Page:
Diaspora pays living wages six times higher than the average wage. The WOC-owned spice company is incredibly transparent about their sourcing and even provides a sourcing map.
Kadri is passionate about connecting with the culture and honoring her heritage through Diaspora. Here you’ll find Indian spices such as Peni Meris Cinnamon, Nandini Coriander, and Kashmiri Chillies.
Conscious Highlights: WOC- Owned, Direct Trade, Single Origin
Burlap & Barrel sources directly from small farms and co-ops. Their spices are typically organic and grown in biodynamic farms using traditional and sustainable techniques. They personally work with the farms and provide fair and living wages.
Here you’ll find spices like Wild Mountain Cumin, Smoked Pimenton Paprika, and Purple Strike Garlic.
Burlap & Barrel is passionate about providing education to consumers on the importance of transparency in the spice trade. They know that consumers can create real change in the industry by choosing to buy sustainable spices.
Conscious Highlights: Single-Origin, Direct Trade, Non-GMO
Indigie Earth honors Aboriginal culture by selling spices that are Indigenous to Australia. Aboriginal-owned, Indigie Earth was founded by Shannon Winsor to provide sustainably sourced native foods to everyone.
Indigie Earth works with Aboriginal communities to set up their own farms and then purchases their spices. Here you’ll find spices like Ground Bush Tomato, Sea Parsley, and Aniseed Myrtle.
Indigie Earth also has its own cafe and retail outlet. The founder serves traditional Bush food flavored with their spices. She also features her botanical skincare line and natural products at the storefront and online.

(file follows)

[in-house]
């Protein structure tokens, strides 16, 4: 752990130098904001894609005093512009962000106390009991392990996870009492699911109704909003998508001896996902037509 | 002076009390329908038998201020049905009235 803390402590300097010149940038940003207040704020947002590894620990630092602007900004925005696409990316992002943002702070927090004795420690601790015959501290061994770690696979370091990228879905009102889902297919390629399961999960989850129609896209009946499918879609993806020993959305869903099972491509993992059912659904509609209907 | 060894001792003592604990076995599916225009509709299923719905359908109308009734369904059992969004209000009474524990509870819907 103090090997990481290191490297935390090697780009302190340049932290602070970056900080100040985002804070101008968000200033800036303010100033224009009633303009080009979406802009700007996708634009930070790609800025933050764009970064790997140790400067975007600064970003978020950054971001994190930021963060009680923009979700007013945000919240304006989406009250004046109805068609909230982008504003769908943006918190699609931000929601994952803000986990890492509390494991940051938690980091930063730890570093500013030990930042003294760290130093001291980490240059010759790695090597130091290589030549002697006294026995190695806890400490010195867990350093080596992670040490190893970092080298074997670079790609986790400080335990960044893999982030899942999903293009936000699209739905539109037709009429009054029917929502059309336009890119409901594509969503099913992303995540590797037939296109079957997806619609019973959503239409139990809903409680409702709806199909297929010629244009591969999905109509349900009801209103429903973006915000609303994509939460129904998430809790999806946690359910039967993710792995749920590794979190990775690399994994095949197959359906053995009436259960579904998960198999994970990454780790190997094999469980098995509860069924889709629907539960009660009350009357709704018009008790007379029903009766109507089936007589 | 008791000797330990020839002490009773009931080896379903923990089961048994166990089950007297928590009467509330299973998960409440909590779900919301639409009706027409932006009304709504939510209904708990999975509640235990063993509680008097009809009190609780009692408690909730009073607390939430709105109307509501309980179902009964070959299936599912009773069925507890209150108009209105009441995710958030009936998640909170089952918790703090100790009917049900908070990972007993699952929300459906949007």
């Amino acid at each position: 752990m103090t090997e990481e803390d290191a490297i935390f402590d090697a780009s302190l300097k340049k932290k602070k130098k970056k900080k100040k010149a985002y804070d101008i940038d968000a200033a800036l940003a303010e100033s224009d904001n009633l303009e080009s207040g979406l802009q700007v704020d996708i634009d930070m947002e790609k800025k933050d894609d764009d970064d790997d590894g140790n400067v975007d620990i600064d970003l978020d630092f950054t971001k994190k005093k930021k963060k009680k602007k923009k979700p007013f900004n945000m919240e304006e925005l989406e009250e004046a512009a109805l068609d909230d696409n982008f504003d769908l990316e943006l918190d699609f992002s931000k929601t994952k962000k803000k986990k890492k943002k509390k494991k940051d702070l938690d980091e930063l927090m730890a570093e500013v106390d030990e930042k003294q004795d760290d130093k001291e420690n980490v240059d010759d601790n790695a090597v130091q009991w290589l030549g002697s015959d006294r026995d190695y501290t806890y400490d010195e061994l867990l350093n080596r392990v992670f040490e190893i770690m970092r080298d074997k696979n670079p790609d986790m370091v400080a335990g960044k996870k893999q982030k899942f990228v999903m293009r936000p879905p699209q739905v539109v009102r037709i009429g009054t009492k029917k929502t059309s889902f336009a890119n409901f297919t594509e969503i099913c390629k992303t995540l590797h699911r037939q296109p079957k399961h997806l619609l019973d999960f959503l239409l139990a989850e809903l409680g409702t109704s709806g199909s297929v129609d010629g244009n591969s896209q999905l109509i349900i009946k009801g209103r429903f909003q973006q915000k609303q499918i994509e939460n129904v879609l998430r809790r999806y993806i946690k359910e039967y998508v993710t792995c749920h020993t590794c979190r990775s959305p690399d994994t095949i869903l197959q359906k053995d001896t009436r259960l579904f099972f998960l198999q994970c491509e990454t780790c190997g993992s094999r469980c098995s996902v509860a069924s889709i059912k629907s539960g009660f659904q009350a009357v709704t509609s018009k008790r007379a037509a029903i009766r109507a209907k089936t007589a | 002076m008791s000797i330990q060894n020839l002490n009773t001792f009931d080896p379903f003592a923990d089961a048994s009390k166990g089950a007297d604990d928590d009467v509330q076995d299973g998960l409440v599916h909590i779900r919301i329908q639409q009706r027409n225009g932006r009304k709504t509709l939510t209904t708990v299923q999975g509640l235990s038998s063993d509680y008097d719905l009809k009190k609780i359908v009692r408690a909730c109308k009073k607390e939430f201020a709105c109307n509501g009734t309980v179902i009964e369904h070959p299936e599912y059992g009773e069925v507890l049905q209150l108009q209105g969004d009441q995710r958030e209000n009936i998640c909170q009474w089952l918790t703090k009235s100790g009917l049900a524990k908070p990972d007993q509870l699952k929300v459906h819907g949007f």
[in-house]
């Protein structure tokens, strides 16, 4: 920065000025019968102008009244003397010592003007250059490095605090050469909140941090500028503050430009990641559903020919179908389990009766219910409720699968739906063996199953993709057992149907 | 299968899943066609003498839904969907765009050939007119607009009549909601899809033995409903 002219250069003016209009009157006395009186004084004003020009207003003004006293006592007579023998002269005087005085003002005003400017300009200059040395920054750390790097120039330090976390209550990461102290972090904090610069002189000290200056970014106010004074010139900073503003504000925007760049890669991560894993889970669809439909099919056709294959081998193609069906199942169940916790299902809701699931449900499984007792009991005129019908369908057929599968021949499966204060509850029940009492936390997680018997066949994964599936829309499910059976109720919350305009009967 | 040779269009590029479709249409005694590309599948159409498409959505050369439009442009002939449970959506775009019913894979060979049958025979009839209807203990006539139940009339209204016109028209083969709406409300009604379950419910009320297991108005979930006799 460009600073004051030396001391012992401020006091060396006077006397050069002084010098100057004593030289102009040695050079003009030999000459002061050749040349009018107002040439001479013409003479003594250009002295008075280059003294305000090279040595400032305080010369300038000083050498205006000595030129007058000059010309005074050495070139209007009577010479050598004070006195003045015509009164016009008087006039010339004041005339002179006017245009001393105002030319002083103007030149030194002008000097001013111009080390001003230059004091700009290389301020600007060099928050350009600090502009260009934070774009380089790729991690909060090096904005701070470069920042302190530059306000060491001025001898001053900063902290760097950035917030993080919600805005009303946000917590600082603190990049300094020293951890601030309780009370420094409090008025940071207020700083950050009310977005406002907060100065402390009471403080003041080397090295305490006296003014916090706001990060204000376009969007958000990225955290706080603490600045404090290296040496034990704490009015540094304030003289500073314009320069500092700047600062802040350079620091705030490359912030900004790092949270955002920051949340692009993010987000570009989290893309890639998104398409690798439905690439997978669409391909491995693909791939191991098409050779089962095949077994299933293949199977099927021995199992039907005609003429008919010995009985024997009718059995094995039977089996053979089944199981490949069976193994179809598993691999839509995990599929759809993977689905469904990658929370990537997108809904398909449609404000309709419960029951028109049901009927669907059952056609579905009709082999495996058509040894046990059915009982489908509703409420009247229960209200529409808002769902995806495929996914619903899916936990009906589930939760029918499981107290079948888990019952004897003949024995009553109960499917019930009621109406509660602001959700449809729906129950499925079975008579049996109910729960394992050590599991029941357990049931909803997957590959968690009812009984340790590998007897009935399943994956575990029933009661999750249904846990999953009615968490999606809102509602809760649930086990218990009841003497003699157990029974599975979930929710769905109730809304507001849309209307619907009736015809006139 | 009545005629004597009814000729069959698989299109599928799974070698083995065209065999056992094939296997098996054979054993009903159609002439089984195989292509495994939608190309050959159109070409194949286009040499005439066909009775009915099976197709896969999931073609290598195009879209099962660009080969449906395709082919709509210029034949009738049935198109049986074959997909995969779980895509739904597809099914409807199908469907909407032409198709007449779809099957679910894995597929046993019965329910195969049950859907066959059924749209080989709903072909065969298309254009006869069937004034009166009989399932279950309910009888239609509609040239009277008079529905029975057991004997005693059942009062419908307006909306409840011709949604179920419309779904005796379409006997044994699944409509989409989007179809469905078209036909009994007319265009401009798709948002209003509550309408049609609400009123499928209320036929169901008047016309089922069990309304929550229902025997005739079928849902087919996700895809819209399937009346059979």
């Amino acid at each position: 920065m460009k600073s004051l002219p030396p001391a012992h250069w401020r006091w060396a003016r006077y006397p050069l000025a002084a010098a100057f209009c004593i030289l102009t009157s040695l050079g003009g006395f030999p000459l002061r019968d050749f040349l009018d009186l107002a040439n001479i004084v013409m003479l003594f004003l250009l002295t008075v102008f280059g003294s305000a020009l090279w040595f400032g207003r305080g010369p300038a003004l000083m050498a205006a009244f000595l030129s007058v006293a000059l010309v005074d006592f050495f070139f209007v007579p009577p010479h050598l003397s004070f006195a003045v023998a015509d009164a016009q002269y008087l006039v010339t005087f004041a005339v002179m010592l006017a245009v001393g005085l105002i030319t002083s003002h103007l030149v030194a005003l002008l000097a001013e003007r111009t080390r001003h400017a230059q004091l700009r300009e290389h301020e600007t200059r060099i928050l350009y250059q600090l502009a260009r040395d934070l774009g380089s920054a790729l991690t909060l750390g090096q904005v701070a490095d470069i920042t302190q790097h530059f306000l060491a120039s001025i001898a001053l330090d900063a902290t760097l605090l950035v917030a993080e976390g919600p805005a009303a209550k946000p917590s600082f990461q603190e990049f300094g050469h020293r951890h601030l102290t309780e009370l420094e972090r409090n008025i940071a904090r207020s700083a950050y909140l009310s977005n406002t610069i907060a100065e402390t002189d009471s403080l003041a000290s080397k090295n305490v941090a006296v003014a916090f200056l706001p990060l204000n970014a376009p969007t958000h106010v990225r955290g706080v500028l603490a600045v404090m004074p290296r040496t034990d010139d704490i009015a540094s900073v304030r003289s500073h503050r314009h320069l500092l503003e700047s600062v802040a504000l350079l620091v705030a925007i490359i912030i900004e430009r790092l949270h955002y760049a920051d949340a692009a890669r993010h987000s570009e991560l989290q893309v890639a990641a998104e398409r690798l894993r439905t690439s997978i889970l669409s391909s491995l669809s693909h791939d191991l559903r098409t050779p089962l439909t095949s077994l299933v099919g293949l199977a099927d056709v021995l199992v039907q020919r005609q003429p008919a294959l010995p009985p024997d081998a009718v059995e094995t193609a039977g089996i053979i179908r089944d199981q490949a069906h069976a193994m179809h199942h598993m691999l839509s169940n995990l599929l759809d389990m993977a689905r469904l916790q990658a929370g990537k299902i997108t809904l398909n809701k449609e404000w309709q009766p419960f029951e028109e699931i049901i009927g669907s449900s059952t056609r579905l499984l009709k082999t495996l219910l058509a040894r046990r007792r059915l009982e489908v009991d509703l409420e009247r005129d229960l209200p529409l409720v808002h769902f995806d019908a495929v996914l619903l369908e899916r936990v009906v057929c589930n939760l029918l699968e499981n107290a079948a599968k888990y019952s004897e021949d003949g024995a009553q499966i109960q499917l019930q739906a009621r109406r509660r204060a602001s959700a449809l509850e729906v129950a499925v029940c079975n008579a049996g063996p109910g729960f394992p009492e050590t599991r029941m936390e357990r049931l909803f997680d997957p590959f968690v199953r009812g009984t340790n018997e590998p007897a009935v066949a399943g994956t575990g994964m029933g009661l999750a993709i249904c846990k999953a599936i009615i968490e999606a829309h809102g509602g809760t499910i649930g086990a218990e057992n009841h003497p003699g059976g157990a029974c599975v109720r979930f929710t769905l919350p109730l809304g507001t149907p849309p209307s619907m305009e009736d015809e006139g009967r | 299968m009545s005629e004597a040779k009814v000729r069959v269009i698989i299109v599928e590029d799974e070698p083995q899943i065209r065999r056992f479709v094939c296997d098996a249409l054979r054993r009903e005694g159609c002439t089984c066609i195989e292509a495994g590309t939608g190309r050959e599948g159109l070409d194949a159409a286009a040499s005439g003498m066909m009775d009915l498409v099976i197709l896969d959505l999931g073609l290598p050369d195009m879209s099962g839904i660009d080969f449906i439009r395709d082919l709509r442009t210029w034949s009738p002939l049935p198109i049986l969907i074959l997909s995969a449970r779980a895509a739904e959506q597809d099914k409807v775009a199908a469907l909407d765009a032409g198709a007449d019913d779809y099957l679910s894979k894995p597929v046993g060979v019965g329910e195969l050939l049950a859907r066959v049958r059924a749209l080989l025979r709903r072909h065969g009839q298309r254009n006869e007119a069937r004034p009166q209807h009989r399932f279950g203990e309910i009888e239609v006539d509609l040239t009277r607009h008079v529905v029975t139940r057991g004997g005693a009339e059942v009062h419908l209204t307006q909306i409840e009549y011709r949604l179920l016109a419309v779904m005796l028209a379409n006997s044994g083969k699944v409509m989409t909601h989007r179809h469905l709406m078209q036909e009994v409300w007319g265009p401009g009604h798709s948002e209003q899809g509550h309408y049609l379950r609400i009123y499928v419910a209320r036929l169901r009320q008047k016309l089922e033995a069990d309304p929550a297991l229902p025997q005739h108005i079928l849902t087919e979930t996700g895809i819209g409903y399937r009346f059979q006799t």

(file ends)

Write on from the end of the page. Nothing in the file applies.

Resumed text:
Conscious Highlights: Indigenous-Owned, Woman-Owned, Gives Back
4. Fly by Jing
Inspired by the flavors of the popular restaurants in her hometown of Chengdu, Jing decided to start Fly by Jing. She sources and makes her natural spices throughout the Sichuan province in China.
Jing produces small, handcrafted batches. Everything is vegan, non-GMO, and doesn’t include additives. They sell different sizes, spice boxes, and pantry sets so you can try her whole line.
Jing sells spices individually, but she also creates delicious sauces using her spices and non-GMO oils. You’ll find sauces like Sichuan Chili Crisp, spices such as Tribute Pepper, and blends like Mala Spice Mix.
Conscious Highlights: WOC-Owned, Single Origin, Small Batch
5. Essie Spice
Founded by Essie Bartels, Essie Spice is a wonderful Black-Owned business you’ll love to try.
Each Essie Spice product is homemade in small batches using traditional West African cooking methods and Indigenous ingredients.
Essie Spice is family-run. Her sister imports their direct trade spices from her hometown in Ghana, while her family helps her package the spices.
Essie primarily sells sauces made from her spices as well as a few mixes. She creates delicious sauces like Coco-for-Garlic and Tamarind-Oh! You’ll also love her spice blends such as Mekko Dry Rub.
Essie is a talented chef and offers cooking seminars. On her website, you’ll find a collection of her traditional recipes featuring her sauces.
Conscious Highlights: WOC-Owned, Small Batch, Vegan, Direct Trade
6. Etsy Brands
Etsy is a wonderful place to find small, local businesses to support. Many brands on Etsy have direct trade, local, organic or fair-trade spices. Most businesses hand-make their spices in small batches.